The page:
Jake Sollo (Born in Nigeria as Nkem Okonkwo) started his career in the 1960s as a member of The Hykkers, a popular band that drew large audiences across the country (even during the turmoil of the Biafra civil war). After The Hykkers disbanded, Jake joined the Aba-based super-group The Funkees…a musical outfit turned into instant superstars due to the State Broadcasting Service’s heavy rotation of their demo tracks. The Funkees became a phenomenon that spread across the country fast (and eventually to England where they were championed by the legendary John Peel). By 1976, due to creative and personal tensions, The Funkees slowly started disintegrating. Jake Sollo was soon offered the golden opportunity to join the ‘crème de la crème’ of Afro-rock groups: Osibisa. Jake’s distinctive rhythm guitar graced their hits, but his tenure with them was short-lived…in 1977, Sollo and two other members left the band because of financial disagreements.
Jake Sollo quickly moved on and did just fine after his experiences with said bands…he got steady work as a session musician and became a hot producer in the London scene. Eventually, that chapter came to a close as well (with budgets and visas to record in the UK becoming increasingly scarce at this point). Jake returned to Nigeria where he started recording and producing albums, during this period he became the MOST in-demand producer in Nigeria.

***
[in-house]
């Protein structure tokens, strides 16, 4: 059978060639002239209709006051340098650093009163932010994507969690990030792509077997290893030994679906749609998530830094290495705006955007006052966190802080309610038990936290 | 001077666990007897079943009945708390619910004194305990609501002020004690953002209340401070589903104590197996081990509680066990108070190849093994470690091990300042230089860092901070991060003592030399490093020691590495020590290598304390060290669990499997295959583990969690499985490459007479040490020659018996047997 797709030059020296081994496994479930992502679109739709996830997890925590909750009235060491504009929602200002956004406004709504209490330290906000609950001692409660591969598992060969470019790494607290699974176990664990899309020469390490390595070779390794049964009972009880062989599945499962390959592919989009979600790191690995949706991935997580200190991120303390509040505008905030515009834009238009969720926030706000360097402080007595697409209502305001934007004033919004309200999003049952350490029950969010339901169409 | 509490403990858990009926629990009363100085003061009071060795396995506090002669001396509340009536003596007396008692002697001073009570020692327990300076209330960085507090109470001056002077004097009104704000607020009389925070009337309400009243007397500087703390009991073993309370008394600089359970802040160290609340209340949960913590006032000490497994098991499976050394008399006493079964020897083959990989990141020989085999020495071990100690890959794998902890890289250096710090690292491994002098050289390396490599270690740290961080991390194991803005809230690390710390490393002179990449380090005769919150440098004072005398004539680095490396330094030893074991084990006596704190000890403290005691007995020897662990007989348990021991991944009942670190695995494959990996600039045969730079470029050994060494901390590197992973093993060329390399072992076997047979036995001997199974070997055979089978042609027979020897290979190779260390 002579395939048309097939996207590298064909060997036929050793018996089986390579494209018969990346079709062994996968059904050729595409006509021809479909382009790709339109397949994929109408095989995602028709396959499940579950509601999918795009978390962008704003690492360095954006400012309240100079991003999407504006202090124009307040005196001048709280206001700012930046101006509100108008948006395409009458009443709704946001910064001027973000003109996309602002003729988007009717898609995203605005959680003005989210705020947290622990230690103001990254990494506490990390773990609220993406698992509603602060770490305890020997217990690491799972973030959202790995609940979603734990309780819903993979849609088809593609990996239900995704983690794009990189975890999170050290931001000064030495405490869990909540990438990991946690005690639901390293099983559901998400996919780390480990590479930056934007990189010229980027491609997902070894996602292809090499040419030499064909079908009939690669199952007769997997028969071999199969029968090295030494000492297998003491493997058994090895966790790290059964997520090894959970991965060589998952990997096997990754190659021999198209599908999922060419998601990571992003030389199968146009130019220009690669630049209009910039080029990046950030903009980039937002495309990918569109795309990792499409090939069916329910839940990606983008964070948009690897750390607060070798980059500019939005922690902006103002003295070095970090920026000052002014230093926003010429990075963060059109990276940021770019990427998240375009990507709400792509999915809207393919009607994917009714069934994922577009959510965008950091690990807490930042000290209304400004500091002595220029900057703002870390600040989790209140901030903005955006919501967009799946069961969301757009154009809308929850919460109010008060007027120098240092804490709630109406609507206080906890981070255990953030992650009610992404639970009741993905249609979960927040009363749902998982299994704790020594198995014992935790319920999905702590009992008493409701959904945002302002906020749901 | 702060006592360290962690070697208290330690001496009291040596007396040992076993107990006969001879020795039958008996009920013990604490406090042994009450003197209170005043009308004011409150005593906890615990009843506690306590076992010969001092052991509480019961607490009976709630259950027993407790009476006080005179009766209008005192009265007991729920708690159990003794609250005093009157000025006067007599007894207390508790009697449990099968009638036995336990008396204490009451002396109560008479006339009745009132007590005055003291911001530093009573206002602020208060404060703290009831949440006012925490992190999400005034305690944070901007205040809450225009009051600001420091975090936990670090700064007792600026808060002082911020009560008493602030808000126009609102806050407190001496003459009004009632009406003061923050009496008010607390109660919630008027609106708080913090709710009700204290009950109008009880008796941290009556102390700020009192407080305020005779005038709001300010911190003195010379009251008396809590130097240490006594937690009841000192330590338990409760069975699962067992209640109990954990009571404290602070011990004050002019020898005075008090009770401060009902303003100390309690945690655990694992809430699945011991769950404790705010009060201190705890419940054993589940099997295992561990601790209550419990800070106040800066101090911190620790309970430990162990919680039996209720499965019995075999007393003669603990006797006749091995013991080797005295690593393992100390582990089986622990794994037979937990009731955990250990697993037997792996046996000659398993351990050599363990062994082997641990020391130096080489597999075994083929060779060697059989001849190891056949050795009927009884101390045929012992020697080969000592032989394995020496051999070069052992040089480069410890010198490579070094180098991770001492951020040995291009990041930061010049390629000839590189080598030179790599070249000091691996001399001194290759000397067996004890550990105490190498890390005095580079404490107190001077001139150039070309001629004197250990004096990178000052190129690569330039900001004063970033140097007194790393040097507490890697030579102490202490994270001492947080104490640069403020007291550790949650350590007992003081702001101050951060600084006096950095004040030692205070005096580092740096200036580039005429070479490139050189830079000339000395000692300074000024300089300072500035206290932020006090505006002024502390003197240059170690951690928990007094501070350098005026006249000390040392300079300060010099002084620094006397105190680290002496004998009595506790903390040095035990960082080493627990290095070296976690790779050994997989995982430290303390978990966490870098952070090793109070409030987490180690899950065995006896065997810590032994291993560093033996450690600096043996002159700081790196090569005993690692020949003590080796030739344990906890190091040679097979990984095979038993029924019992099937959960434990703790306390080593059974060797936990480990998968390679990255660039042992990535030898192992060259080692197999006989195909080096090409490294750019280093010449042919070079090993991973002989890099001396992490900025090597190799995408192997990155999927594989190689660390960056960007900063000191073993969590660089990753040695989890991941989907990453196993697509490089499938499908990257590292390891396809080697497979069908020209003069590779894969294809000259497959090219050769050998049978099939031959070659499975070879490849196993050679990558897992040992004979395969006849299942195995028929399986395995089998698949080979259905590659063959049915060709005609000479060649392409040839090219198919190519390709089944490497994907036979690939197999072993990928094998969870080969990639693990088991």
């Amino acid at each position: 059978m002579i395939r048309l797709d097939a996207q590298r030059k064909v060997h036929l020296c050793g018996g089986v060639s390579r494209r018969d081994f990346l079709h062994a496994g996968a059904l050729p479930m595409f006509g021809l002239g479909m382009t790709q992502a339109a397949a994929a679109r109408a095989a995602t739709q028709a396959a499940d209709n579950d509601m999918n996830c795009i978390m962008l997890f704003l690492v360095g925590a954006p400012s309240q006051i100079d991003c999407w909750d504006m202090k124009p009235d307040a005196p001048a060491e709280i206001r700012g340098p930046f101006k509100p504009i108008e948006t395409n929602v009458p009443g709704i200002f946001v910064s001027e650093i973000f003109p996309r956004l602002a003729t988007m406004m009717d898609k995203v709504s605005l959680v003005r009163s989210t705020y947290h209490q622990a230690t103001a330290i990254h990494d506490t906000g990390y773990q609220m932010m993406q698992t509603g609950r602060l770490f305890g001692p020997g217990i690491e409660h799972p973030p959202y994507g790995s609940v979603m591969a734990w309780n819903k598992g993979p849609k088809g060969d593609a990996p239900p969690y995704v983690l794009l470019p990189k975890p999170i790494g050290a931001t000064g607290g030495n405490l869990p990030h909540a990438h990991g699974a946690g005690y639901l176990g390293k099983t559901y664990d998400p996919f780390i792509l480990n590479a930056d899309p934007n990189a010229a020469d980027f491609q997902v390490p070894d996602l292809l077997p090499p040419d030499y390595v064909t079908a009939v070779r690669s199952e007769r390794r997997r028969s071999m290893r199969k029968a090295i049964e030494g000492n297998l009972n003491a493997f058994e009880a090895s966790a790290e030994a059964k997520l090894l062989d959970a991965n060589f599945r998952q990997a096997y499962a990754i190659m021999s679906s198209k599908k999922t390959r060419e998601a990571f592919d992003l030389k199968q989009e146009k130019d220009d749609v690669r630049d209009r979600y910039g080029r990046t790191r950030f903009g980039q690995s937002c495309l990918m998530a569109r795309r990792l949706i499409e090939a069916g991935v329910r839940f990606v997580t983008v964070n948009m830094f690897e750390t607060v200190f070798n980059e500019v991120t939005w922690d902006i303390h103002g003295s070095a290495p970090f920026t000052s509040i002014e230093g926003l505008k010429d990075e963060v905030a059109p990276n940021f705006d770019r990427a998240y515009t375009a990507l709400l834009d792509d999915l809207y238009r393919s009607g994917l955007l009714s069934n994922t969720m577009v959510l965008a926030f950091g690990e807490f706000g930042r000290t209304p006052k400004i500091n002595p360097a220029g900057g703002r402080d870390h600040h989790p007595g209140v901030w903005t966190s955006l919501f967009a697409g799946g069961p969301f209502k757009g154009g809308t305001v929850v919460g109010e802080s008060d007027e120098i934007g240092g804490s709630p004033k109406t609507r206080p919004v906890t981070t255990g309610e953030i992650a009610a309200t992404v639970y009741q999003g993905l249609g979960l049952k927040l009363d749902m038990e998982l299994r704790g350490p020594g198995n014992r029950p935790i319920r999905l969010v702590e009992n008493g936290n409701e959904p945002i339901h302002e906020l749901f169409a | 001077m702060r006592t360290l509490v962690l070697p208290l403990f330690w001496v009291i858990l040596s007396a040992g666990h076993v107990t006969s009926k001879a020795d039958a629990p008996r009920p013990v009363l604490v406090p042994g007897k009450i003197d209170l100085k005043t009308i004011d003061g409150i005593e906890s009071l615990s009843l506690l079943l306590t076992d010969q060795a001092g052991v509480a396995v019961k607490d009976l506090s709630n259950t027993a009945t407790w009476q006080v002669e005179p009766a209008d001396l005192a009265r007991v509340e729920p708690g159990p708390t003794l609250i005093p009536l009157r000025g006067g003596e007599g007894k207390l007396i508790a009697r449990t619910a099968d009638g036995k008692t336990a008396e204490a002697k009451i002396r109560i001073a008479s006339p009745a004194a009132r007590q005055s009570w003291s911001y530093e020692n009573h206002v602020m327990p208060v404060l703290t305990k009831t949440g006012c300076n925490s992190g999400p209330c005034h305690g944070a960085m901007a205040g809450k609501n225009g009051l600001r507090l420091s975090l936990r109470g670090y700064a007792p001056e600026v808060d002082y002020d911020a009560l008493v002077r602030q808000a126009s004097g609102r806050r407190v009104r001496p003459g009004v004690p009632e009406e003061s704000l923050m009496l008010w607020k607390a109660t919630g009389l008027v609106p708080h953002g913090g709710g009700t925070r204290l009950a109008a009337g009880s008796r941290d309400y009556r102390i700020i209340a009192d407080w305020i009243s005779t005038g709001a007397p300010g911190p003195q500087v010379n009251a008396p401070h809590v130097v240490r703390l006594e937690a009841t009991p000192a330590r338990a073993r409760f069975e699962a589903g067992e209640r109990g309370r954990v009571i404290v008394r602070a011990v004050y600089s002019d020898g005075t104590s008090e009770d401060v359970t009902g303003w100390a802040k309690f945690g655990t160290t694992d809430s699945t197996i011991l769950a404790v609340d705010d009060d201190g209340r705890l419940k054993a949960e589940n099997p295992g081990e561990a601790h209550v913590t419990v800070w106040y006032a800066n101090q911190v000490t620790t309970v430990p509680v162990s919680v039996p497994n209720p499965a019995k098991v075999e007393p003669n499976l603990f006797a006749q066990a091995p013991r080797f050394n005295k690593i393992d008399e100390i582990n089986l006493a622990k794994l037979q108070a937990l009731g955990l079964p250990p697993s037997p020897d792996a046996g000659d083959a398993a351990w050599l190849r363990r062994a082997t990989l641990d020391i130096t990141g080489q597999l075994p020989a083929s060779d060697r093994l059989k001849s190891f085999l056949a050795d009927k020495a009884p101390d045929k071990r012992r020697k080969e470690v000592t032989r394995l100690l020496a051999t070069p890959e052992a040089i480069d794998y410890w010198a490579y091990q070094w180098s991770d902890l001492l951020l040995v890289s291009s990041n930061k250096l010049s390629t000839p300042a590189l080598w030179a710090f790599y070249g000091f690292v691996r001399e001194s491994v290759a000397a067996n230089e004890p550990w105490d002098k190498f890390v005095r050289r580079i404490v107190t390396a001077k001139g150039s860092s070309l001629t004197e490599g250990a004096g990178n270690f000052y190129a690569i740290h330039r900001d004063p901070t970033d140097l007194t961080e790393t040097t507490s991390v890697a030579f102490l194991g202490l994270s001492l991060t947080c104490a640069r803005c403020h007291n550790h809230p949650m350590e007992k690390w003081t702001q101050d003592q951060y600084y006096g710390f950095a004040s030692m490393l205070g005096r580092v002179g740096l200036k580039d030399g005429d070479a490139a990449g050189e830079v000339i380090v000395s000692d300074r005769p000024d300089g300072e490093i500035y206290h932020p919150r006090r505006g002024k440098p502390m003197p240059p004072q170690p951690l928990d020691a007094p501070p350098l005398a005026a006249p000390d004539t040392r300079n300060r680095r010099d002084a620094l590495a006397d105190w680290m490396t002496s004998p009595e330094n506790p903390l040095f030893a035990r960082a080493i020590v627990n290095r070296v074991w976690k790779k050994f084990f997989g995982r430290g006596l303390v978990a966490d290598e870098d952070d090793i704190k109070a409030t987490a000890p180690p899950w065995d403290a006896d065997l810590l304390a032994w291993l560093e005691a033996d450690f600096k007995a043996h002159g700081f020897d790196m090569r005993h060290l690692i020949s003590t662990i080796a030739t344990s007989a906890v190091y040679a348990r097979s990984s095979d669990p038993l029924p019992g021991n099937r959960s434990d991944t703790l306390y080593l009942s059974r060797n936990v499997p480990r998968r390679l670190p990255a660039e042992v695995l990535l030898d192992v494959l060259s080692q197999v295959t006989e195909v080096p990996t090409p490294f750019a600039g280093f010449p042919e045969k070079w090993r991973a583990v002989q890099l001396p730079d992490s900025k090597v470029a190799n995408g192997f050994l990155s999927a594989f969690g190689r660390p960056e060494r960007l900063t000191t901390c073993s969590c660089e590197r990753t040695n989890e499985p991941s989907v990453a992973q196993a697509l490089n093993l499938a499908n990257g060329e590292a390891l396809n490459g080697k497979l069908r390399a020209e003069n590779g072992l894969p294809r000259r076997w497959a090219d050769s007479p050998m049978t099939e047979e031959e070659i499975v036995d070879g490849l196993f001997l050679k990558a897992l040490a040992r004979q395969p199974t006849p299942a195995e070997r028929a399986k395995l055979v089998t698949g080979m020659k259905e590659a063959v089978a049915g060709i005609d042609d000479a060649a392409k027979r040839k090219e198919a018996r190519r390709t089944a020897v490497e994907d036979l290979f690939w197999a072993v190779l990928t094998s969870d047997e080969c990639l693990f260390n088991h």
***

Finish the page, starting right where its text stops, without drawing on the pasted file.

Sollo’s specialty was bouncy ‘high-gloss’ boogie (though he occasionally produced artists in other genres as well). Regardless of which style he was working in, a ‘Jake Sollo production’ was always instantly recognizable and his records’ main sonic signature was probably the distinct sound of the Prophet “V” synthesizer (a hot piece of hardware that was transforming music in Europe and America). Rumor has it that Sollo owned one of the two only Prophet synthesizers present on the African continent (the other one belonging to William Onyeabor). Without exaggeration and according to his peers…Jake was the hottest and most prolific music producer in Nigeria between the late 1970s and mid 1980s.
Next to his productions for other artists and major labels like EMI & Polydor, Jake Sollo would go on to record a total of three astonishing albums: ‘Coming Home’ (1977), ‘Show Me How’ (1979) and ‘Boogie Legs’ (1980). Boogie Legs would be Sollo’s final album, his career was cut short when he tragically died in a car accident in 1985…depriving the world of what no doubt would have been decades of more innovative and creative music.
On Boogie Legs, the listener is treated to Jake Sollo’s trademark sound with touches of pop, plenty of African groove disco, moments of psychedelic reggae, chattering guitars, mad synth skills and fat angular basslines … all bound together with Jakes distinctive guitar playing and smooth production. A triumphant album that combined the raw power from his roots with the slick tricks he learned in London. Also featured on these recordings are some ‘all-star’ guest appearances by musicians from the likes of Trevor Murrell (Kim Wilde, Sade) and Ray Carless (Maxi Priest, Adele).
Boogie Legs is a sexy monster of an album that shows off Jake Sollo as the multi-instrumentalist extraordinaire and Apostle of Nigerian music he was…the sound of an artist at the height of his power, with a career that came to an untimely end…but leaving us with a BIG legacy.
Tidal Waves Music now proudly presents the first ever vinyl reissue of Jake Sollo’s ‘Boogie Legs’ album (originally released in 1980 on Taretone). This rare Nigerian record (original copies tend to go for large amounts on the secondary market) is now finally back available as a limited vinyl edition (500 copies) complete with the original artwork.